X-RAY TECHNIQUES

X-ray methods are very powerful tools and are nearly always used when investigation of materials is concerned (either in thin films or bulk shape) for any photovoltaic applications. This analysis is nondestructive and provides quantitative information on the crystalline phases. With a suitable choice of X-ray source and optical geometry, X-ray diffraction (XRD) analysis can be applied to a very wide range of scientific material problems, such as crystallinity, phase determination, crystallite size, surface and interface roughness, texturation (orientations), etc. Many interesting books derive X-ray physics with fundamental and applied aspects for a wide community of material scientists, chemists, biologists or physicists (see for instance [Cullity and Stock, 2011]; [Als-Nielsen and McMorrow, 2001]; [Willmott, 2011]; [Guo, 2011]; [Pavlinsky, 2008]; [Warren, 1990]). In the following, essential features are reported concerning the main characteristics of X-ray techniques as well as a few related examples. Generally speaking, it is important to keep in mind that only elastic scattering from electrons is generally considered. The amplitude of the signal is very dependent upon Z, the atomic number. The order of magnitude of X-ray energy used for scattering experiments strongly depends on the material under investigation and should in principle be lower than the material absorption energy to avoid fluorescence. In a laboratory scale Cu-Ka radiation is often used (energy of 8 keV). For such an energy, the penetration depth drastically depends upon the incident angle and the material (Z): it can vary from zero to several tens of micrometres. Moreover, X-ray diffraction averages data over an area (up to few cm2) much larger than the nano-objects under study.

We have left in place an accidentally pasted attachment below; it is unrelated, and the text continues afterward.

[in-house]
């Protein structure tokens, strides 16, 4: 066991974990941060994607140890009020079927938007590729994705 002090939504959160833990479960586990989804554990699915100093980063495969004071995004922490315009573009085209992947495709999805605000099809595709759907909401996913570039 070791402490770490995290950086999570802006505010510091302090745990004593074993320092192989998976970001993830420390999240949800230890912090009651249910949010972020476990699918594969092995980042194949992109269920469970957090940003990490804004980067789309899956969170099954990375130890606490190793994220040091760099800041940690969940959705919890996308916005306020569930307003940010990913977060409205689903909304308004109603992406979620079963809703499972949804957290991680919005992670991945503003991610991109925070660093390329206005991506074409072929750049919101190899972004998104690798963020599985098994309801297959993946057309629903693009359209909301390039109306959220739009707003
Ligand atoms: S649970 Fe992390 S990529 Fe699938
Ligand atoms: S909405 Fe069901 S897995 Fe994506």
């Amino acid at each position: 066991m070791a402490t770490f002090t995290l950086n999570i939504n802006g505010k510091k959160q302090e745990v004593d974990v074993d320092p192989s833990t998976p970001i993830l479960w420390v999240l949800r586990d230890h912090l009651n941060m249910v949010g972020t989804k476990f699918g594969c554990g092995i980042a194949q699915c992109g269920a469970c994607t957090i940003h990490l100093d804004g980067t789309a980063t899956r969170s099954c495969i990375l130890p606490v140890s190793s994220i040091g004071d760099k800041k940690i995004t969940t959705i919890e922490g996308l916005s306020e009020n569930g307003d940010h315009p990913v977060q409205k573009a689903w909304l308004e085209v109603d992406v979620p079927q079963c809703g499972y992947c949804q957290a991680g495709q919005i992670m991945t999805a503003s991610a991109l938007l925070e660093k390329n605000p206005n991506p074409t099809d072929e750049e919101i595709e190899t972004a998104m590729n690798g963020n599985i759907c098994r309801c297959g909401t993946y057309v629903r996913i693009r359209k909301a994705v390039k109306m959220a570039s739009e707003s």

Crystalline properties are often to be considered in solar cell materials. For instance, a lot of efforts concerning thin-fllm polysilicon technologies are directed towards producing a material with higher crystallographic quality than the current ones [Beaucarne and Slaoui, 2006]. Indeed it is believed that enhancing the crystallographic quality will increase the efficiency of these solar cells [Beaucarne and Slaoui, 2006].

Updated: August 2, 2015 — 9:55 am